The district attorney’s office in Winder, Georgia, has dismissed criminal charges against Georgia linebacker Natrez Patrick, his attorney told ESPN on Thursday. Patrick was one of two Bulldogs players arrested on misdemeanor marijuana charges on Dec. 3.

These were some serious charges, too.

Patrick’s attorney, William Healan III of Winder, told ESPN that officers arrested Patrick after discovering a loose leaf of marijuana in the passenger’s seat of Stanley’s car. Healan said the leaf was smaller than a penny.

“When you get into someone’s car, you’re not going to search it to see if there’s marijuana in the car,” Healan said. “My client didn’t know the marijuana was there. If you’re sitting on a little piece of marijuana that you didn’t know was there, you’re not knowingly in possession of it.”

On a scale of withholding your middle name to emerging from an alley, that fits right in.  So while you may think a dismissal under these circumstances is no big deal, remember whom we’re talking about here and how things usually go in our little part of the world.

***************************************************************************

UPDATE:  You can’t put a street value on this bust.

90 Comments

Filed under Crime and Punishment, Georgia Football

We may never pass this way again.

I put up an item in the Gift Guide yesterday about UGA/Rose Bowl gear, because who knows when we’ll be there next?

I’m not being overly dramatic, either.  It’s been a long time since any SEC team has been to Pasadena for a Rose Bowl.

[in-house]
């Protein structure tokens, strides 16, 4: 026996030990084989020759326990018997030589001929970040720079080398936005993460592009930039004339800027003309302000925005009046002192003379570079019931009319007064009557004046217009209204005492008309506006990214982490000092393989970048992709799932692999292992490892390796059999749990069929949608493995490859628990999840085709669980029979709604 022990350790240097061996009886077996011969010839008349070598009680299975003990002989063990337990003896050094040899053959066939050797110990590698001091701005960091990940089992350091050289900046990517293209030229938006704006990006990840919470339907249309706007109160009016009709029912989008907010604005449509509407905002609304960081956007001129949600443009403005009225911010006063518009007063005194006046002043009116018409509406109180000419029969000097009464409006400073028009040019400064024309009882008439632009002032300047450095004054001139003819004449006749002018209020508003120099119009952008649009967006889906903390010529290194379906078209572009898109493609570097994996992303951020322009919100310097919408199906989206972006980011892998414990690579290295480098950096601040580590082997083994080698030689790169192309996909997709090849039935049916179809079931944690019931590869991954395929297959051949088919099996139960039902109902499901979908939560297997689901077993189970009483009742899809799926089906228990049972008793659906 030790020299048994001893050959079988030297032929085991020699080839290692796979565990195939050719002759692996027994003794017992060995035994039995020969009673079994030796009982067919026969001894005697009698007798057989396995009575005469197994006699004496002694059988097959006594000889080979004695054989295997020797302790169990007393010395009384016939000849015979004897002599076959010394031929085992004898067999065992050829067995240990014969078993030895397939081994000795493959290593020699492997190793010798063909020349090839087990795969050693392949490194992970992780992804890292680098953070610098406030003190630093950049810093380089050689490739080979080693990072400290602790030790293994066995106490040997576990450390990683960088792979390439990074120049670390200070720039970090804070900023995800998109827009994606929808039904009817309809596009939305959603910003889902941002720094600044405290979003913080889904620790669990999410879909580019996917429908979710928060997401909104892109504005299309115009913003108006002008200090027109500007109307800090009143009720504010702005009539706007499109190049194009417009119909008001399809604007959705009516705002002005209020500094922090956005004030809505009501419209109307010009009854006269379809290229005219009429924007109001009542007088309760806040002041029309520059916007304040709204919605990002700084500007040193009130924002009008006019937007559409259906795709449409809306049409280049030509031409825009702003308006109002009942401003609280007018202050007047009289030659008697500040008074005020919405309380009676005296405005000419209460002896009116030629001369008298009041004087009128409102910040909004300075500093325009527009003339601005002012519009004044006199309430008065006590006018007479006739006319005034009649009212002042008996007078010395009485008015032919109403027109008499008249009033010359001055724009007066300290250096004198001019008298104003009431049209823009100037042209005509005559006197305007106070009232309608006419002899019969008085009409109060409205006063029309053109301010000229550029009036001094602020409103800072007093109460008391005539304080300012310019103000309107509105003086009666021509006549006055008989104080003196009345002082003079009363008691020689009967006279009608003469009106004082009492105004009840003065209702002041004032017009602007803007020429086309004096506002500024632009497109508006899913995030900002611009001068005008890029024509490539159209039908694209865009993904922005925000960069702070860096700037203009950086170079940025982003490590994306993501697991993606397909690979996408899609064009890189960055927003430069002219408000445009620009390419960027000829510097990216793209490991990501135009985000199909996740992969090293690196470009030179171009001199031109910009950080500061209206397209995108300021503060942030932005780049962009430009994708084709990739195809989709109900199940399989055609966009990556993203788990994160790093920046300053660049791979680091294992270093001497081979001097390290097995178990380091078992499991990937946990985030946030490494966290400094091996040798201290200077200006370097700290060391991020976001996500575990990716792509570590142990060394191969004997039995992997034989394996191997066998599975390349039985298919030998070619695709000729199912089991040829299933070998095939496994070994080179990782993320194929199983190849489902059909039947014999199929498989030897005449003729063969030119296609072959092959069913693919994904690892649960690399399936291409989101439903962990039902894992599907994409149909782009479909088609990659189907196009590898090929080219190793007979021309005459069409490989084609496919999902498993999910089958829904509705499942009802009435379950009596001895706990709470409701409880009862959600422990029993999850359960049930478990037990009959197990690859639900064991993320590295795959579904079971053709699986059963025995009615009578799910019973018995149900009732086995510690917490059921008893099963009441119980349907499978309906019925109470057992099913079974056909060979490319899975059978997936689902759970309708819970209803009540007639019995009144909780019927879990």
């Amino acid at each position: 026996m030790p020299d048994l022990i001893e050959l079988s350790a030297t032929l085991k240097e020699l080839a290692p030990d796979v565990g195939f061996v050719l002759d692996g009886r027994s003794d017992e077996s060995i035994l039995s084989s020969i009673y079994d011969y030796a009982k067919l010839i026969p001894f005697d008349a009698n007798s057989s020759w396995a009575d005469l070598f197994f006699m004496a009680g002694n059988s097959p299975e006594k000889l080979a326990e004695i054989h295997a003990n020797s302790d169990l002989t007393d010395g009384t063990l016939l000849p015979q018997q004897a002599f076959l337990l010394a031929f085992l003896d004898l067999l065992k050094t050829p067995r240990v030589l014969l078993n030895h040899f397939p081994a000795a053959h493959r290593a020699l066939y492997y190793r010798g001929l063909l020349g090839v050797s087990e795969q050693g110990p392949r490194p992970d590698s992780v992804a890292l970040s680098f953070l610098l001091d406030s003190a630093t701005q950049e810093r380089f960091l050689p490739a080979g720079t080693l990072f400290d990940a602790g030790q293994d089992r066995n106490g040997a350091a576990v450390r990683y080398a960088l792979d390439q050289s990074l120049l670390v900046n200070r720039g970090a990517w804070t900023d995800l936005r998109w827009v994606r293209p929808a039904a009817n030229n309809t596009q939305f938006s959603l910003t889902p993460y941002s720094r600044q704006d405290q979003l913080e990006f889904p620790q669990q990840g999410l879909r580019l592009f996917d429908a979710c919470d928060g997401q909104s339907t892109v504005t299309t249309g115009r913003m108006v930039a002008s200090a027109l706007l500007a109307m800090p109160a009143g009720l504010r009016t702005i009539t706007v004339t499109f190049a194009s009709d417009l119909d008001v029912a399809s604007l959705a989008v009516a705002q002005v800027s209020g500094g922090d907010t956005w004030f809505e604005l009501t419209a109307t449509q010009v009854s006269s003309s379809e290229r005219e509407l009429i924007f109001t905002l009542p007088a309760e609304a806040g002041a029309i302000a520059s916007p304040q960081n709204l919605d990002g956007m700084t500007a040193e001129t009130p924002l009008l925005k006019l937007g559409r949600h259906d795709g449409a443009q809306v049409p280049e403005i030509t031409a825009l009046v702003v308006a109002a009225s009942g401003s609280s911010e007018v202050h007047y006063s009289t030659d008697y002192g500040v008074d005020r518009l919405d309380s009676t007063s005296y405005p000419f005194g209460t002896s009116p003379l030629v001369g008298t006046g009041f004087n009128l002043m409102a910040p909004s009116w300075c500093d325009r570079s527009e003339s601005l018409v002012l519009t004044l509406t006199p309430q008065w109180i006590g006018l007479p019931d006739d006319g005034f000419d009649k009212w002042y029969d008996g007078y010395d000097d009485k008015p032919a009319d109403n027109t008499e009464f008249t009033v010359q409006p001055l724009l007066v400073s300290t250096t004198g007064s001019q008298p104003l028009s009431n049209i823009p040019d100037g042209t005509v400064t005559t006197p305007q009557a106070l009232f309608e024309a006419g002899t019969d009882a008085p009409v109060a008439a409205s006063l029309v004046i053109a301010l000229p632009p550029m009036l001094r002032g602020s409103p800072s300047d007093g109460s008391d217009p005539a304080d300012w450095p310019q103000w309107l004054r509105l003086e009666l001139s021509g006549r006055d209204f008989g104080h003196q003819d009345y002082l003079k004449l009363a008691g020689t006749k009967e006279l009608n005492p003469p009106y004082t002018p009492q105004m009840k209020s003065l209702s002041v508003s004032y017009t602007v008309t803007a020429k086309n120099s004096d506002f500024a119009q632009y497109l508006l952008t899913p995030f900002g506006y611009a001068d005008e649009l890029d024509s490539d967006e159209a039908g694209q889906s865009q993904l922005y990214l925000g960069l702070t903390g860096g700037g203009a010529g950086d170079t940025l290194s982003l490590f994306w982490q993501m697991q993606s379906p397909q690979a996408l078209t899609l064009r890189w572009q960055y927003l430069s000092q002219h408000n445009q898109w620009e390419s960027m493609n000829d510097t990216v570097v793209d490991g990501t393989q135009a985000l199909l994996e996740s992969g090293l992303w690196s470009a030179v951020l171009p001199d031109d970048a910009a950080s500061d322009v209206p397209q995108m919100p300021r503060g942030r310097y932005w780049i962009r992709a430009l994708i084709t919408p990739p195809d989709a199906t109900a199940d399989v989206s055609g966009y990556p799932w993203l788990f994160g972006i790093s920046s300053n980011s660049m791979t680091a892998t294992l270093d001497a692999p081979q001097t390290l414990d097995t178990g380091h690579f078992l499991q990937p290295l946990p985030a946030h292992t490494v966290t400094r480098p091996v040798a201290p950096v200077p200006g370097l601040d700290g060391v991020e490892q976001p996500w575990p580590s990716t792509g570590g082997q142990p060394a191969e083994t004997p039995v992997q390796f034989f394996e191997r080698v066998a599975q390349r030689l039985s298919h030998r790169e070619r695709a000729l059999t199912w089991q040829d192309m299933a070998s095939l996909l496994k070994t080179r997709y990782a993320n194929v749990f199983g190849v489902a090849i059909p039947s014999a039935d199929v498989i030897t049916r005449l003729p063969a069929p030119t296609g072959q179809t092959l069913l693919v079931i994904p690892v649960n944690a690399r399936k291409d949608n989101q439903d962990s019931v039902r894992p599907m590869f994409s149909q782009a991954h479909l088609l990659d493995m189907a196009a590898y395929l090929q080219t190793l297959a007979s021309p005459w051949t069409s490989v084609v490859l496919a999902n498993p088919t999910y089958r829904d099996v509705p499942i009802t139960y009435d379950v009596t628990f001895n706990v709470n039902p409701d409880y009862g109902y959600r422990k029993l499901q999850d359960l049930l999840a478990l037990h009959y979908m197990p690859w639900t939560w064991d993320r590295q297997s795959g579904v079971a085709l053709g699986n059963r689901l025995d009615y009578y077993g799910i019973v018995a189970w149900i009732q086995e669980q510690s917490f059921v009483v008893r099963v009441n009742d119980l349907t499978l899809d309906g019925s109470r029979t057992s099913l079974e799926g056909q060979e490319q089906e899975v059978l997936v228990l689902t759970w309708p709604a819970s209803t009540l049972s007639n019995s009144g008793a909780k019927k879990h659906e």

Before we sign off for 2017, let’s discuss the unique Rose Bowl pairing. As any college football fan knows, the Rose Bowl historically pairs a the Big 10 and Pac-10/12 champion. Even with the Rose’s inclusion in the BCS and later College Football Playoff, this tradition was mostly observed. However, with the Rose serving as a semi-final game and no Big 10 or Pac-12 teams in the playoff, this will be the first time since 2001 that both participants are not from the Big 10 or Pac-12. That national championship Rose Bowl marked the first non-Big 10/Pac-10 clash since the forties. Including that game and this one, there have been nine non-traditional Rose Bowl participants since World War II.

Amazingly, the Big 12 has accounted for five of those spots, with Oklahoma and Texas making multiple appearances. Georgia will be the first SEC team to play in the Rose Bowl since Tennessee in 1944.

I believe Georgia made its only appearance the year before.